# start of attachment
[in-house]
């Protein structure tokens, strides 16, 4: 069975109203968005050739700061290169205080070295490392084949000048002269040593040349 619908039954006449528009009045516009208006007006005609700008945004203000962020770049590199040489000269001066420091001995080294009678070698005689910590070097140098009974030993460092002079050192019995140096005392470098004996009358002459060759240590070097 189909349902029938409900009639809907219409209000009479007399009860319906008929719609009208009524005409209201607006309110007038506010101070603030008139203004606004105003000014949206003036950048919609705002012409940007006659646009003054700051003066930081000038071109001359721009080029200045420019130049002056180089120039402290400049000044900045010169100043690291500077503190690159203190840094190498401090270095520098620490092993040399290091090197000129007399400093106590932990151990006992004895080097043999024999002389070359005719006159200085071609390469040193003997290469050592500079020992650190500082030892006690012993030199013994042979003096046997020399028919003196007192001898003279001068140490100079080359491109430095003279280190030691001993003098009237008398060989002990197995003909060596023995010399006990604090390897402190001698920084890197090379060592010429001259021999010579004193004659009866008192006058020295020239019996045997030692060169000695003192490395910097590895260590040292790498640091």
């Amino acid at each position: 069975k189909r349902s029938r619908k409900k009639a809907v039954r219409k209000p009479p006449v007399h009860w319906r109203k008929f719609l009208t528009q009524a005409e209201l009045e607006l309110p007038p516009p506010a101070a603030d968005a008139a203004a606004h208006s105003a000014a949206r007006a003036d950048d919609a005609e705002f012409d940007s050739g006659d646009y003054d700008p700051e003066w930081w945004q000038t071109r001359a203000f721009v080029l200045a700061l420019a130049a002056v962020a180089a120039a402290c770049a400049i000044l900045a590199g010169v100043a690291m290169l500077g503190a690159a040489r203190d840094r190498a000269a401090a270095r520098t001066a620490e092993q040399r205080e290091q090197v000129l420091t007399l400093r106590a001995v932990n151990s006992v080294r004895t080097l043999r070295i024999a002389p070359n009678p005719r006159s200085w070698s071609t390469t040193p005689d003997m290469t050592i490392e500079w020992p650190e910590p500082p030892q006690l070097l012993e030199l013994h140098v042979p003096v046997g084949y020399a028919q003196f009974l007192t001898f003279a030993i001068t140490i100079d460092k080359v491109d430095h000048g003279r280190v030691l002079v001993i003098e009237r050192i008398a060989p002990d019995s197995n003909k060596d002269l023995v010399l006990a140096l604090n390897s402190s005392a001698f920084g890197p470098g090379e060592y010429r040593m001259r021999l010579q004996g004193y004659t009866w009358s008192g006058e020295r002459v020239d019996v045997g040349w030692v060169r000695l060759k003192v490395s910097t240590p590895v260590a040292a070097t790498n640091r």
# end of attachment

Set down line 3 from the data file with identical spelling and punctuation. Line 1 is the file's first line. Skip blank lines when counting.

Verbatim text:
């Amino acid at each position: 069975k189909r349902s029938r619908k409900k009639a809907v039954r219409k209000p009479p006449v007399h009860w319906r109203k008929f719609l009208t528009q009524a005409e209201l009045e607006l309110p007038p516009p506010a101070a603030d968005a008139a203004a606004h208006s105003a000014a949206r007006a003036d950048d919609a005609e705002f012409d940007s050739g006659d646009y003054d700008p700051e003066w930081w945004q000038t071109r001359a203000f721009v080029l200045a700061l420019a130049a002056v962020a180089a120039a402290c770049a400049i000044l900045a590199g010169v100043a690291m290169l500077g503190a690159a040489r203190d840094r190498a000269a401090a270095r520098t001066a620490e092993q040399r205080e290091q090197v000129l420091t007399l400093r106590a001995v932990n151990s006992v080294r004895t080097l043999r070295i024999a002389p070359n009678p005719r006159s200085w070698s071609t390469t040193p005689d003997m290469t050592i490392e500079w020992p650190e910590p500082p030892q006690l070097l012993e030199l013994h140098v042979p003096v046997g084949y020399a028919q003196f009974l007192t001898f003279a030993i001068t140490i100079d460092k080359v491109d430095h000048g003279r280190v030691l002079v001993i003098e009237r050192i008398a060989p002990d019995s197995n003909k060596d002269l023995v010399l006990a140096l604090n390897s402190s005392a001698f920084g890197p470098g090379e060592y010429r040593m001259r021999l010579q004996g004193y004659t009866w009358s008192g006058e020295r002459v020239d019996v045997g040349w030692v060169r000695l060759k003192v490395s910097t240590p590895v260590a040292a070097t790498n640091r």